Service Charges

In Eat, February 2021 by Max Trujillo1 Comment

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Dear Restaurant Guru,
We love eating out, and we’ve continued to do it safely to support local restaurants. But I’ve noticed that some restaurants have added a service charge to the bill, and I have mixed feelings about this. I know restaurants are struggling, but so are we—my husband and I aren’t making half the money we made last year. Even still, we are trying to support our favorite places, but it’s getting more expensive—and I just read that some restaurants want to keep the service charges when things are fully open again. Why should I have to pay it once they are back to 100% capacity?

Not a penny pincher

Dear Not a Penny Pincher,
I hear your concern because this is an issue that needs to be addressed. First off, thank you—from all of us in the industry—for your support. Second, let’s clarify the service charge: It’s usually an extra 10% over the typical gratuity, raising your entire bill about 30%. Lastly, let it be known that these service charges are not for the cost of food, rather, for the cost of the dining experience. Perhaps the price of going out to a restaurant is far more expensive than we once thought?

2020 brought along myriad woes for the restaurant industry (complete closures, damages to buildings, the exposure of multiple sexual harassment offenses, and the complete restructuring of the business model in a post-pandemic world).

Running a restaurant has always been a tough way to earn a buck. To give perspective, industries like banking, software and even the liquor business are 2 to 3 times more profitable. With current limitations to the number of guests a restaurant can safely serve, the industry is, well… you can insert
your favorite curse word here: __.

I have worked in the industry for over 25 years as a GM, server, bartender, line cook and definitely a dishwasher. I’ve done all the jobs. Heck, I even co-created the North Carolina Food & Beverage Podcast (shameless plug), which has provided me a conversation with nearly everybody that makes up this beautiful-but-broken industry. All these jobs are essential to make the business run. But not all of them get compensated enough. The purpose of a proper service charge is to help even out the pay structure for all of these positions.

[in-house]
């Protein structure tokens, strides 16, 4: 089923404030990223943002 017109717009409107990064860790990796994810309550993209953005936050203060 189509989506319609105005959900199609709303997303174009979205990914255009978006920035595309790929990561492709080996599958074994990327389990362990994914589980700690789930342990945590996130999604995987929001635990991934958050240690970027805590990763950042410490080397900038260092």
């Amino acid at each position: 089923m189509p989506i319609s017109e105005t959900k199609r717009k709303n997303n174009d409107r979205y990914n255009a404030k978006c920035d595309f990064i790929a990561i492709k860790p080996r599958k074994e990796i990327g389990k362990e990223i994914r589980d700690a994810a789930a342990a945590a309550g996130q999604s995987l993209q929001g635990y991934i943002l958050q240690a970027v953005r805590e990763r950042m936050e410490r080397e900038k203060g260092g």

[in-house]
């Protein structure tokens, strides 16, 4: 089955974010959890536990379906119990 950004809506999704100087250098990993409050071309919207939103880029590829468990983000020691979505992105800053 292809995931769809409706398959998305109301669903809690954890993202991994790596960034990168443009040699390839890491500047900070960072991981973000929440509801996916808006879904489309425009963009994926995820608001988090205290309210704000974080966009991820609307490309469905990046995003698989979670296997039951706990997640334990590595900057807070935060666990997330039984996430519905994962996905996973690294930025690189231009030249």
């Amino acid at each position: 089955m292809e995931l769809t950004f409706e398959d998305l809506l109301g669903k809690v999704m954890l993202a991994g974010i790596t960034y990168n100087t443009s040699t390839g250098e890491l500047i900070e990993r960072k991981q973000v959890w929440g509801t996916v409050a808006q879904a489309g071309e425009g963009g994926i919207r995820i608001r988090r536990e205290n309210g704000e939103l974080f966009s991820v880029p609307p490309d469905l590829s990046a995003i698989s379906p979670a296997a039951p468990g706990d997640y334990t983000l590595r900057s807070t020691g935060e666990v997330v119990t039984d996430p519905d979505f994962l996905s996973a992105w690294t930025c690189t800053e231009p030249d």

“I hope that service charges will become the norm as we go forward. But the only real way for it to catch on is if more restaurants implement this concept.”

It comes down to paying our restaurant workers a fair wage, and there simply is not enough revenue generated by food and drink alone. Perhaps we can consider a service charge an entertainment expense or luxury tax? Whatever you want to call it, there is a third part of the equation that’s being underfunded, and that’s for the people that make it happen. I hope that service charges will become the norm as we go forward. But the only real way for it to catch on is if more restaurants implement this concept. Otherwise, those who are trying to pay their staff responsibly will be perceived as expensive—as opposed to the standard.

If you want to avoid this, get takeout and leave a 10 to 15% tip. But if you’re planning something special or simply want a night out, be prepared for the time of your life. But also, be prepared to pay for it.

— Max Trujillo
Host of the NC F&B Podcast

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  1. Most restaurants call automatic gratuity a service charge. So, in more situations that is just another name for a tip. (There’s a legal distinction, but that’s not something the customer should worry about).

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